Enzymes involved in drug metabolism
|Enzyme Classes||Types of drugs metabolized||Source and distribution|
|Cytochrome P450 enzymes See Below||Practically 90% of all drug substances||Hepatocyte most versatile|
|Flavin-monooxygenases (FMO; 5 forms)||Compounds with secondary and tertiary amines or sulphydryl groups (chlorpromazine, desipramine, methimazole)||Hepatocyte most versatile and comprehensive|
|Prostaglandin H synthase (COX)||PAH-diols, aflatoxin B1, aromatic amines||Liver, kidney, bladder (microsomes)|
|Alcohol/aldehyde dehydrogenases and oxidases||Various compounds with alcohol and aldehyde functions (ethanol) also some heteroaromatic systems||Many tissues (cytosol location)|
|Monoamine oxidase (MAO)||Selegiline, moclobemide||Many tissues (mitochondrial location)|
|Esterases/hydrolases/peptidases||Compounds with cleavable ester/amide bond (procaine, succinylcholine, lidocaine)||Many tissues, including blood and blood cells|
|UDP-glucuronosyl transferases; (UGT) glucuronide conjugation,||Most drugs with suitable O-, S- and N-functional groups or produced via oxidative metabolism(morphine, diazepam paracetamol)||Subcellular systems need UDPGA; hepatocytes most versatile (microsomes)|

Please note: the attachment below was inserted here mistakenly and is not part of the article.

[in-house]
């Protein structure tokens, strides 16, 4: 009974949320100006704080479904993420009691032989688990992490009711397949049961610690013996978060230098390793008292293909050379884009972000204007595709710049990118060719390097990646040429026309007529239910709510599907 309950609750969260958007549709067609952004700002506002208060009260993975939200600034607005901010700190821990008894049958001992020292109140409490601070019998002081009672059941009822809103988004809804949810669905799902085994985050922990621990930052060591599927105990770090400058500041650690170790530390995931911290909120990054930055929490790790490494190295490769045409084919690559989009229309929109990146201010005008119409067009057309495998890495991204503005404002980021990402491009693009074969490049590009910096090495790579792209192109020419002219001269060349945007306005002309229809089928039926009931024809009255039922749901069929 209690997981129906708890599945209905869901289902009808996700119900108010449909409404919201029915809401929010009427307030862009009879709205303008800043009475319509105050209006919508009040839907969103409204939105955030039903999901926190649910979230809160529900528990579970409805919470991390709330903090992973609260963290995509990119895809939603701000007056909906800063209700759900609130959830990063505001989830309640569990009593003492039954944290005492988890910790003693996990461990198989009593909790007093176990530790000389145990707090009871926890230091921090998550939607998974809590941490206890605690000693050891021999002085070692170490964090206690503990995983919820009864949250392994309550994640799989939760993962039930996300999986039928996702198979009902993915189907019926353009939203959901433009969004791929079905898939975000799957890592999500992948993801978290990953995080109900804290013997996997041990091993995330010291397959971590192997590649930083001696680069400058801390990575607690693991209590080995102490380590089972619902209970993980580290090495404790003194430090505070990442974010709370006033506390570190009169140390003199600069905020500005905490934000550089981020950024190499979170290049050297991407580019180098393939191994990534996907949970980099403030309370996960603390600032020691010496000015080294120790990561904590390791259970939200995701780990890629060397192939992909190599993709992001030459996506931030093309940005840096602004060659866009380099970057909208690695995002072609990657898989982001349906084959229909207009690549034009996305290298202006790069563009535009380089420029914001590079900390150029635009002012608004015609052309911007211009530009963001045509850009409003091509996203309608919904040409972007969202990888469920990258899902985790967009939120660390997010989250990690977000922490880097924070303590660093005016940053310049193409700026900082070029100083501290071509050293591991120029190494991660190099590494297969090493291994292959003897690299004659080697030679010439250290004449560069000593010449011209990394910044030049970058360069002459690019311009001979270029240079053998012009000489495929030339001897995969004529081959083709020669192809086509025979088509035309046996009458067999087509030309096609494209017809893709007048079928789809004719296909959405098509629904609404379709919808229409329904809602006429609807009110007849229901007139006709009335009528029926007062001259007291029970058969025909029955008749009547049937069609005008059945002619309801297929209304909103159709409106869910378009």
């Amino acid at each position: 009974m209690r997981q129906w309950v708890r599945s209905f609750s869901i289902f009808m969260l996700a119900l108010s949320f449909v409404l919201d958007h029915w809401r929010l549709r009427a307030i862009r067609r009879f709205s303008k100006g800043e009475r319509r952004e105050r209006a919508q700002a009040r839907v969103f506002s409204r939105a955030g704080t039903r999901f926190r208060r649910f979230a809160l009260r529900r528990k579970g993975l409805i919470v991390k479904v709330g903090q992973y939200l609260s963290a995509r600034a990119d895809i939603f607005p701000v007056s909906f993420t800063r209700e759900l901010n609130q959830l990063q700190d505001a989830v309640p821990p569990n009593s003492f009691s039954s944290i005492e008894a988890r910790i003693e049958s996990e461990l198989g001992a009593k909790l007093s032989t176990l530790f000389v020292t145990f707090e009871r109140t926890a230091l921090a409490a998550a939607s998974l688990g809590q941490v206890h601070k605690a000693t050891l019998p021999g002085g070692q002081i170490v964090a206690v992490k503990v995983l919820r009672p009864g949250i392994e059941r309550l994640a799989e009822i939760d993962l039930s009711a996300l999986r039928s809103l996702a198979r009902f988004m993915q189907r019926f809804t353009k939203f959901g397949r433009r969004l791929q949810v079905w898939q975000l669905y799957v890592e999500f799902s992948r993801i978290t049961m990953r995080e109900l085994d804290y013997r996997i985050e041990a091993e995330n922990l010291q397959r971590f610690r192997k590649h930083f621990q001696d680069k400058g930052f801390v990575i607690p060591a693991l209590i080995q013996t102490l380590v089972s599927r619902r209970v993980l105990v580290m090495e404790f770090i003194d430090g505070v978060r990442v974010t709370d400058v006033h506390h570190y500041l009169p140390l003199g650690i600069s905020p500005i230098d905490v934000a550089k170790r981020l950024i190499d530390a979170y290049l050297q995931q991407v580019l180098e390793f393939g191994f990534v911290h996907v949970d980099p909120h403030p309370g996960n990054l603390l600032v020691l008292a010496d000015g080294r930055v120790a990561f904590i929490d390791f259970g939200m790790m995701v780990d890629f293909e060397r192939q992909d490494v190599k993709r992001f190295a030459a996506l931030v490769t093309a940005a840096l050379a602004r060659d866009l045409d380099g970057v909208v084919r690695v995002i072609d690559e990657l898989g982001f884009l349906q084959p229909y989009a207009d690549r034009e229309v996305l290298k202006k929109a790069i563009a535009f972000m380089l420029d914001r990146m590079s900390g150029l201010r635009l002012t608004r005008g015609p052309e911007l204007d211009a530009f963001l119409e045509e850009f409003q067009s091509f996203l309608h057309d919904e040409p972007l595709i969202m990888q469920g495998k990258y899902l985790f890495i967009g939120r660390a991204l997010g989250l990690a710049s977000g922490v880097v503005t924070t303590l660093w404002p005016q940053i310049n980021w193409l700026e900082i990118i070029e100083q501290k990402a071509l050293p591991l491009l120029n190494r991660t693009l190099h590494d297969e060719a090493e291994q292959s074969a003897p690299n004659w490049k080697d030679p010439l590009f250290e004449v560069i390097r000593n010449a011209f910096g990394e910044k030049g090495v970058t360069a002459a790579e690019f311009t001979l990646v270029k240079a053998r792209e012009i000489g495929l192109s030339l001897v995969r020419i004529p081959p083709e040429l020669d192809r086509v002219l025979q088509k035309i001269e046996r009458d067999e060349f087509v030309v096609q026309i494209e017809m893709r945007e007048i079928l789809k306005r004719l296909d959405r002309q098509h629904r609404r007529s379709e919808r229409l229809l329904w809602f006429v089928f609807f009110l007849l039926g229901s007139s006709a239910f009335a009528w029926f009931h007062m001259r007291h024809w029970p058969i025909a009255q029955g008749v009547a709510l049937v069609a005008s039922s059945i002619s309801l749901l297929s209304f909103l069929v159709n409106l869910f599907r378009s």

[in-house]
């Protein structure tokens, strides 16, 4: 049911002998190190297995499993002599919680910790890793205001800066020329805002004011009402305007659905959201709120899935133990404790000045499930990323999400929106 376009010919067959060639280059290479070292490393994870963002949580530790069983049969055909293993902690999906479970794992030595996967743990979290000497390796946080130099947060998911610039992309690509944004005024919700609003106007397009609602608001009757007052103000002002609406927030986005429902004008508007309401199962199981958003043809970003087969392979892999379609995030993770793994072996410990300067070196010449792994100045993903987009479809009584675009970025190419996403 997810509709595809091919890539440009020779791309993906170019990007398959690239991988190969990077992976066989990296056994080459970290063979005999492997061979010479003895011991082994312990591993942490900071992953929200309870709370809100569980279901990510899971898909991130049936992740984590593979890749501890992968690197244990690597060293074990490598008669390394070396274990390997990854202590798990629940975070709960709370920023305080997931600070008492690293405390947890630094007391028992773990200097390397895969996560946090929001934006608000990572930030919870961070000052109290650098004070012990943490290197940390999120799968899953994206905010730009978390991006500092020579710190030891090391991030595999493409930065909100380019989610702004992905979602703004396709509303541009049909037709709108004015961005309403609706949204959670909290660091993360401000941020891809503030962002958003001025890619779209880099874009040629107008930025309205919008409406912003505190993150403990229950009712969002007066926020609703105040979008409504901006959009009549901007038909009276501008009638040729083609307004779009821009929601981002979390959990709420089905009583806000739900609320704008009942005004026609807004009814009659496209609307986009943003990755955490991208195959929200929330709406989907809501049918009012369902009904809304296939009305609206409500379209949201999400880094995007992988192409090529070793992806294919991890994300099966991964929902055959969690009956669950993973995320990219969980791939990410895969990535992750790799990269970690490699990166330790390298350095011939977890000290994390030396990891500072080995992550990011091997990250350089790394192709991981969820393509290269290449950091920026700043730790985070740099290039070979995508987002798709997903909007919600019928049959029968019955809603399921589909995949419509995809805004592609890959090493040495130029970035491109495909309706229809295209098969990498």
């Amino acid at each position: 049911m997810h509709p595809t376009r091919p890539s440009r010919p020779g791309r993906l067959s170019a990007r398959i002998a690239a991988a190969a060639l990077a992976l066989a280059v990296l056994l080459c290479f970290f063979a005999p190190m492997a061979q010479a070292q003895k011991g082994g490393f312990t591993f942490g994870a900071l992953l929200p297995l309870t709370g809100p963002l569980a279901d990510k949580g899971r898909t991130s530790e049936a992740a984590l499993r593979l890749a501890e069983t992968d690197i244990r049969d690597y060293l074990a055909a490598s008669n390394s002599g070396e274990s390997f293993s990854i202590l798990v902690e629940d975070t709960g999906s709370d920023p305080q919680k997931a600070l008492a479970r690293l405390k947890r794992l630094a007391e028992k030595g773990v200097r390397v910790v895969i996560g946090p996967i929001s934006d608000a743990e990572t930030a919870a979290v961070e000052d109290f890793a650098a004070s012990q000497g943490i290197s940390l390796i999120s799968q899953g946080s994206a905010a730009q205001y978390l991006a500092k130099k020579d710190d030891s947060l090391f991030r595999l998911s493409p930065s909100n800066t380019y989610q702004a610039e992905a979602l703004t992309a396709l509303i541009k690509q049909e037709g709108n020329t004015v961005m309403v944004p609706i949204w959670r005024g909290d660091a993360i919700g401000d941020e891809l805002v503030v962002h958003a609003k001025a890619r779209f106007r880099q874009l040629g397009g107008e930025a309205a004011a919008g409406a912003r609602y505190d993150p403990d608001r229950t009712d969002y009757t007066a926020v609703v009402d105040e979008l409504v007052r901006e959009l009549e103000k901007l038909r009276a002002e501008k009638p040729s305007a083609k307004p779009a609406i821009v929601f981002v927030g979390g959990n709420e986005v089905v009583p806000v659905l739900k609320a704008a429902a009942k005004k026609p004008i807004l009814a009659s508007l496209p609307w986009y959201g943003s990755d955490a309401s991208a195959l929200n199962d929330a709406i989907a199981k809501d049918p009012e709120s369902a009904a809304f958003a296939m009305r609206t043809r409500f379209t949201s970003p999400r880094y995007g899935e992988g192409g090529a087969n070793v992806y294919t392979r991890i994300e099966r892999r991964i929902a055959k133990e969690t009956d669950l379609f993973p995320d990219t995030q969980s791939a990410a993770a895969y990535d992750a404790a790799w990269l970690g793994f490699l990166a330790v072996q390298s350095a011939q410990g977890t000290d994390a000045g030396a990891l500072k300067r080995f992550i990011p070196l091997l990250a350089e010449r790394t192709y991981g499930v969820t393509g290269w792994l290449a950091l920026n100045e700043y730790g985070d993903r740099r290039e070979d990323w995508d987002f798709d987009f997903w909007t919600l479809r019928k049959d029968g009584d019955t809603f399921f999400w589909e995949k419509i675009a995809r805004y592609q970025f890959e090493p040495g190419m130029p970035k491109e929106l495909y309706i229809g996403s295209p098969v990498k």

|Sulphotransferases (SULT); sulphate conjugation (paracetamol, methyldopa)||Phenols, alcohols, aromatic amines||Hepatocytes most versatile (cytosol); subcellular systems need 3-phosphoadenosine-5-phosphosulphate PAPS)|
|GSH transferases (GST); glutathione conjugation||Epoxides, arene oxides, nitro groups, hydroxylamines (ethacrynic acid)||Hepatocytes most versatile (cytosol, microsomes|
|Acyl-CoA glycinetransferase amino acid conjugation||Acyl-CoA derivatives of carboxylic acids(salicylic acid)||Hepatocytes (mitochondria)|
|N-acetyltransferases (NAT); acylation||Amines (sulphonamides, isoniazid, clonazepam, dapsone)||Hepatocytes (cytosol)|
|Methyl transferases; methylation||Catecholamines, phenols, amines (L-dopa thiouracil)||Various tissues (cytosol)|